Tamil Nadu Regulator Asks DISCOM to Pay Amount Due to a Wind Developer With Interest
TANGEDCO expressed its inability to pay the amount to its dire financial condition
Tamil Nadu Electricity Regulatory Commission (TNERC) has directed the Tamil Nadu Generation and Distribution Corporation (TANGEDCO) to pay the deficit amount of ₹170.41 million (~$2.26 million) for the financial year (FY) 2013-14 to 2017-18 along with an interest of ₹110.37 million (~$1.46 million) to a wind project developer.
Grace Infrastructure is a wind project developer in Tamil Nadu. The power it generates is sold to TANGEDCOs Tirunelveli and Dindigul electricity distribution circles (EDCs) under wind energy purchase (WEP) agreements based on the renewable energy certificate (REC) framework.
Under the wind power purchase agreements (PPAs), the electricity distribution circles must release payments against bills of Grace Infrastructure within 30 days from the date of receipt, failing which they are liable to pay interest at 1% per month along with the amount raised.
Grace Infrastructure argued that the EDCs had released only part payments against bills, that too in a staggered manner and much after the stipulated 30-day period. For this, Grace Infrastructure had filed a claim before the Commission. Orders have been reserved thereon.
Meanwhile, the Petitioner received a letter from Tirunelveli EDC demanding ₹44.42 million (~$590,601). Grace Infrastructure alleges that such demand without a formal statement of accounts regarding the alleged sum is arbitrary and not maintainable.
The REC regulations state that the entities’ renewable purchase obligation (RPO) could be complied with by purchasing physical power from renewable sources or purchasing the RECs from the power exchanges approved by the State Commission.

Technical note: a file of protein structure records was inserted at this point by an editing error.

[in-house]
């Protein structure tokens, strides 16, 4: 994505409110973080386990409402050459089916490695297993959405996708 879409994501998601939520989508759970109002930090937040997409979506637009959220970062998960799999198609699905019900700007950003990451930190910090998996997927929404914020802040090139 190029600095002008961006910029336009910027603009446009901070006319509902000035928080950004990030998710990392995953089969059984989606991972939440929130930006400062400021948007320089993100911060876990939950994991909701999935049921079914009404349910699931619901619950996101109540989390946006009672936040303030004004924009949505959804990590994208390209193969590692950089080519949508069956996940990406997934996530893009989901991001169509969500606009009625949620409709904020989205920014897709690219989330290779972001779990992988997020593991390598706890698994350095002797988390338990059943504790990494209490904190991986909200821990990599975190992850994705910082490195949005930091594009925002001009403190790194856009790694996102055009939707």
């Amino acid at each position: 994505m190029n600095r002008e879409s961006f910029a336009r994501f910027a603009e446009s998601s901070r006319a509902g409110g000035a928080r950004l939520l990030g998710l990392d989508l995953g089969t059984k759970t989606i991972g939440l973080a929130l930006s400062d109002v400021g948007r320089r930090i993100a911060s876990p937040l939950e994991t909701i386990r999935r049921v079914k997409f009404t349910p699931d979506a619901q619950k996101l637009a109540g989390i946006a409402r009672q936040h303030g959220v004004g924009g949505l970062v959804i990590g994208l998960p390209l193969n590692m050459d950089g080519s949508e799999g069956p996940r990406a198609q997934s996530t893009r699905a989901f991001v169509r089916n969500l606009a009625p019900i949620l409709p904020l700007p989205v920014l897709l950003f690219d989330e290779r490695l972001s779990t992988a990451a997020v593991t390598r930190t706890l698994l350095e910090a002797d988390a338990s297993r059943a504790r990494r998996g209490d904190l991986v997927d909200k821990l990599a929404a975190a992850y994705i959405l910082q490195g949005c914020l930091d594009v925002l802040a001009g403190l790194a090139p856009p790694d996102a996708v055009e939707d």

Under those regulations, the average pooled power purchase cost (APPC) was capped at 75% of the preferential tariff determined by the Commission on renewable energy purchases.
Grace Infrastructure claims the EDCs had been arbitrarily setting the rates at 75% of the preferential tariff rates even for the years where the APPC rates did not breach the preferential tariff rates.
Grace Infrastructure also claims that the set APPC rates are sometimes communicated much after the financial year’s commencement, though meant to be revised annually. The developers would have already planned their power supply based on the prevailing rates by this time. Thus, such a delayed setting of rates causes irreparable loss and hardship.
TANGEDCO maintained that releasing huge payments to wind generators will be difficult, and paying or adjusting interest due every month will affect its cash inflow.
TANGEDCO claimed it would face irreparable losses, grave prejudice, undue hardship, and financial losses if the Commission orders it to pay the amount to Grace Infrastructure. Such losses will be passed through in the future tariffs, ultimately burdening the end consumers.
TANGEDCO also claimed it was purchasing power at a higher rate than other sources due to the shortage of power in Tamil Nadu. This led to acute financial crises, due to which TANDEGCO was unable to make payment within the prescribed time limit.
The Commission noted that TANGEDCO has not disputed Grace Infrastructure’s amount and has merely expressed its inability to pay the interest due to its dire financial condition.
TNERC thus directed the TANGEDCO to pay the deficit amount of ₹170.41 million (~$2.26 million) for FY 2013-14 to 2017-18 and interest of ₹110.37 million (~$1.46 million) to Grace Infrastructure.
Recently, TNERC had directed the state distribution company (DISCOM) to make payments to a wind energy generator with a 6% annual interest within a month.
In September 2021, TNERC directed TANGEDCO to pay 1% interest per month for delayed payment to three wind generators for the energy supplied.
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